Machair is a Gaelic word that describes an extensive low-lying fertile plain formed of shell sand from years of Atlantic waters grinding up the remains of prehistoric sea creatures. It is one of the rarest habitat types in Europe, almost half of all Scottish machair occurs in the Outer Hebrides.
On the Machair is loosely woven around aspects of the crofting lifestyle past and present. Crofting is a unique social system now only found in the Scottish Highlands and Islands. It is an ancient system of land management and a way of life involving small scale food production, fishing and animal husbandry which has ensured that unique environments and habitats have been protected.
Most crofters are tenants and present day crofting has evolved out of hard fought battles with (often absentee) landowners. In the nineteenth century sheep largely replaced people on the machair when thousands of families emigrated to Canada, New Zealand and Australia, forcibly cleared from the land or economic migrants in search of a better life. In North Uist, on the Sollas machair a plaque commemorates the time in 1849 when 33 constables were sent to evict the population of 603 and celebrates how the existing 10 crofts except one have been occupied by the same families for the last century ”around us the Sollas landscape provides a heritage of ruined houses and fallen dykes, a poignant and permanent reminder of nineteenth century feudal oppression, clearance and emigration”.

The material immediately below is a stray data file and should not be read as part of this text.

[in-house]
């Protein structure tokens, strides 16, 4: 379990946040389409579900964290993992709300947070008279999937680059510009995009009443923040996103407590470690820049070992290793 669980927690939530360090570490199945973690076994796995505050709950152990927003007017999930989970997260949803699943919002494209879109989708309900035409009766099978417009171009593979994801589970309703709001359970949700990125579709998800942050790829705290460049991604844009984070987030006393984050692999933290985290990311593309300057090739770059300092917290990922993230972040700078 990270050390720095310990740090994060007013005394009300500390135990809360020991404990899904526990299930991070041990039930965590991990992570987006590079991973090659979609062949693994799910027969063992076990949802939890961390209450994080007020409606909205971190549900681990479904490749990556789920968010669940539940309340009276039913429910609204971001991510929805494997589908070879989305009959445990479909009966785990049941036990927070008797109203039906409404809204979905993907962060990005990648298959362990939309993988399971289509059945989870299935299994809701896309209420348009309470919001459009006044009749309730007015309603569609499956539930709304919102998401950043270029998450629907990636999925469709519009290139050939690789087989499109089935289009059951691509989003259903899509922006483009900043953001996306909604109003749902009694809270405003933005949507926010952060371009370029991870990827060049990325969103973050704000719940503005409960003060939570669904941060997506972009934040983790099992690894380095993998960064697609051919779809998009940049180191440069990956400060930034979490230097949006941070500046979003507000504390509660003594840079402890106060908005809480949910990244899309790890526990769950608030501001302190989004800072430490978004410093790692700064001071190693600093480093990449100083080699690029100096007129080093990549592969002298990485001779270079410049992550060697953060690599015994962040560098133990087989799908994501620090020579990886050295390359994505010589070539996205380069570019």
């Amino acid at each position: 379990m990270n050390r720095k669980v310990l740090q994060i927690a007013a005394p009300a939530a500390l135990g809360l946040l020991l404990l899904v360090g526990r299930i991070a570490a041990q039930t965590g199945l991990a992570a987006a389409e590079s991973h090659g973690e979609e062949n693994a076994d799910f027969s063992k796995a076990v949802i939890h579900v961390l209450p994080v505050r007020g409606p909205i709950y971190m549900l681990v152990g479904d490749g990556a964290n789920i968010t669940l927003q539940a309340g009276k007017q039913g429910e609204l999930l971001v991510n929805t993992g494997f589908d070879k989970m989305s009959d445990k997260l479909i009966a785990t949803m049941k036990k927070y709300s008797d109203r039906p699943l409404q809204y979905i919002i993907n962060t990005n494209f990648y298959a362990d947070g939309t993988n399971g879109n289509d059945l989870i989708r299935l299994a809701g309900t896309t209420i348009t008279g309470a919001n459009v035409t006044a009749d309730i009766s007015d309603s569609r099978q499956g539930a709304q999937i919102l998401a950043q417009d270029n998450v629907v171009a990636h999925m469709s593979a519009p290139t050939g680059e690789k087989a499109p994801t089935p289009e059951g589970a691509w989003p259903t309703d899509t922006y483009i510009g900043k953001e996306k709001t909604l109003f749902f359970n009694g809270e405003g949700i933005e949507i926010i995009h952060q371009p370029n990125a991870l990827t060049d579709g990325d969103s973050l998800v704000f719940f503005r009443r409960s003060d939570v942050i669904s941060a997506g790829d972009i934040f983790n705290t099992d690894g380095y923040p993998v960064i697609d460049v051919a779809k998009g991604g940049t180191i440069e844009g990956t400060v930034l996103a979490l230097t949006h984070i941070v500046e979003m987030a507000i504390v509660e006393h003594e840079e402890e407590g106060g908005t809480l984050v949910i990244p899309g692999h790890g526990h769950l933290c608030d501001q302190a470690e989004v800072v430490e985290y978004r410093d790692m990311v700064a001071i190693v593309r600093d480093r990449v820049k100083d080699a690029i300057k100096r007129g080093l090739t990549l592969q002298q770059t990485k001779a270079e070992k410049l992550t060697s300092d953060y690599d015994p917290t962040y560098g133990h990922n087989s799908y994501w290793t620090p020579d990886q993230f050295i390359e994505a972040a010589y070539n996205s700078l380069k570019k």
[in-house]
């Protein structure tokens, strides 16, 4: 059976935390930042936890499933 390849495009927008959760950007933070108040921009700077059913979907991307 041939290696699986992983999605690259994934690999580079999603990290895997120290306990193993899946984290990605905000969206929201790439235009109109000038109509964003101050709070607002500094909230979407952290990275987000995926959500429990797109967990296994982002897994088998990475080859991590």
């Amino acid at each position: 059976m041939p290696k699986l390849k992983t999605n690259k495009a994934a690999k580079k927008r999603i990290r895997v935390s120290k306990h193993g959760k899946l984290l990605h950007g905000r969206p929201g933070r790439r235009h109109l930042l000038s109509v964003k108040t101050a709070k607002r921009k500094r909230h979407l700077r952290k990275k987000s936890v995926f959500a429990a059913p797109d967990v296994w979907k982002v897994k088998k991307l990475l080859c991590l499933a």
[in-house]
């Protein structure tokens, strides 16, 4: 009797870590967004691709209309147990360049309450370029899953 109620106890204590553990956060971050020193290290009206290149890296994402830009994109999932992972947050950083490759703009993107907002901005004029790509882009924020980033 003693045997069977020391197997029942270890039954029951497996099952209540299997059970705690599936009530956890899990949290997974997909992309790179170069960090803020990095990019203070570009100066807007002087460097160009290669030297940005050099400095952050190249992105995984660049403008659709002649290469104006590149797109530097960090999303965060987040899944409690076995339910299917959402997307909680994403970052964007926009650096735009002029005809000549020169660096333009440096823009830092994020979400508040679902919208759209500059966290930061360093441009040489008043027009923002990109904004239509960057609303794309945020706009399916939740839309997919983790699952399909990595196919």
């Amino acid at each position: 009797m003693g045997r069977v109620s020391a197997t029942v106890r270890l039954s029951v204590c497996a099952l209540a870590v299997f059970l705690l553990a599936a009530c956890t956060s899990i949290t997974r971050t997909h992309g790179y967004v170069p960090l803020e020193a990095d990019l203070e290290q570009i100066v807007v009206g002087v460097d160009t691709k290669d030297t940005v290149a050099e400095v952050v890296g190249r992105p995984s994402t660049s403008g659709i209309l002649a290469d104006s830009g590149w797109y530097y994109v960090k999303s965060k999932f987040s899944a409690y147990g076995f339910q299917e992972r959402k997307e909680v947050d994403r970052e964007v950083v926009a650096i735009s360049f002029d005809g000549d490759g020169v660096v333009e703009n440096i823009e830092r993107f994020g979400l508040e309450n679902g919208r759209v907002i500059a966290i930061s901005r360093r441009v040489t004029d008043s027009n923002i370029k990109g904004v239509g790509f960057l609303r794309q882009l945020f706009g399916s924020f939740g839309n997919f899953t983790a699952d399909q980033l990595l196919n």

The machair supports the crofting lifestyles in terms of the plants, crops, animals and birds that can be found there. Over the spring and summer it is carpeted with wild flowers and the scent wafts over the islands on the wind. Where the machair meets the sea there is a chain of are glorious white sand beaches up the entire west side of the Outer Hebrides.
This piece includes a recording of a corncrake with sheep and an accordian player at a birthday party on the beach far across the machair one summer’s night in 2004; a mobile sheep sale which travels around the islands visiting small crofting townships and the voices of Lachlan MacQueen of North Uist recounting, in Gaelic, the story of his family being forcibly evicted from their land recorded by D.R. MacDonald in 1974 for the oral history archive at the School of Scottish Studies in Edinburgh, and my recordings of Donald MacSween of Ness, Lewis and John and Mary Maclean from Berneray.
On the Machair 10’03”